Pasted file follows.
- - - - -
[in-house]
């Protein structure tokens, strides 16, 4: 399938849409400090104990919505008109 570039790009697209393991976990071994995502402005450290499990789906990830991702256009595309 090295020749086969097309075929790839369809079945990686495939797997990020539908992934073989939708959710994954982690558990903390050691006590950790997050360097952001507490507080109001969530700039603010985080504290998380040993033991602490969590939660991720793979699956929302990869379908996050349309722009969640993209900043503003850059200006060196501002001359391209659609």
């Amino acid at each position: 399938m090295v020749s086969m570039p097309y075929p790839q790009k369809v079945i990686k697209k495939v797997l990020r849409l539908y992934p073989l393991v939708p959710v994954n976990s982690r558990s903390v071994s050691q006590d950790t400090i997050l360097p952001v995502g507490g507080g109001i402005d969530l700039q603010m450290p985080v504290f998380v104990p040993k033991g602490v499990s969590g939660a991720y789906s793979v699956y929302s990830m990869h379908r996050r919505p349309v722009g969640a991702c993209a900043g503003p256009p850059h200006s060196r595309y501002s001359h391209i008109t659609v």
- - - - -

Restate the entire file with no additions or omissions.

[in-house]
């Protein structure tokens, strides 16, 4: 399938849409400090104990919505008109 570039790009697209393991976990071994995502402005450290499990789906990830991702256009595309 090295020749086969097309075929790839369809079945990686495939797997990020539908992934073989939708959710994954982690558990903390050691006590950790997050360097952001507490507080109001969530700039603010985080504290998380040993033991602490969590939660991720793979699956929302990869379908996050349309722009969640993209900043503003850059200006060196501002001359391209659609």
């Amino acid at each position: 399938m090295v020749s086969m570039p097309y075929p790839q790009k369809v079945i990686k697209k495939v797997l990020r849409l539908y992934p073989l393991v939708p959710v994954n976990s982690r558990s903390v071994s050691q006590d950790t400090i997050l360097p952001v995502g507490g507080g109001i402005d969530l700039q603010m450290p985080v504290f998380v104990p040993k033991g602490v499990s969590g939660a991720y789906s793979v699956y929302s990830m990869h379908r996050r919505p349309v722009g969640a991702c993209a900043g503003p256009p850059h200006s060196r595309y501002s001359h391209i008109t659609v």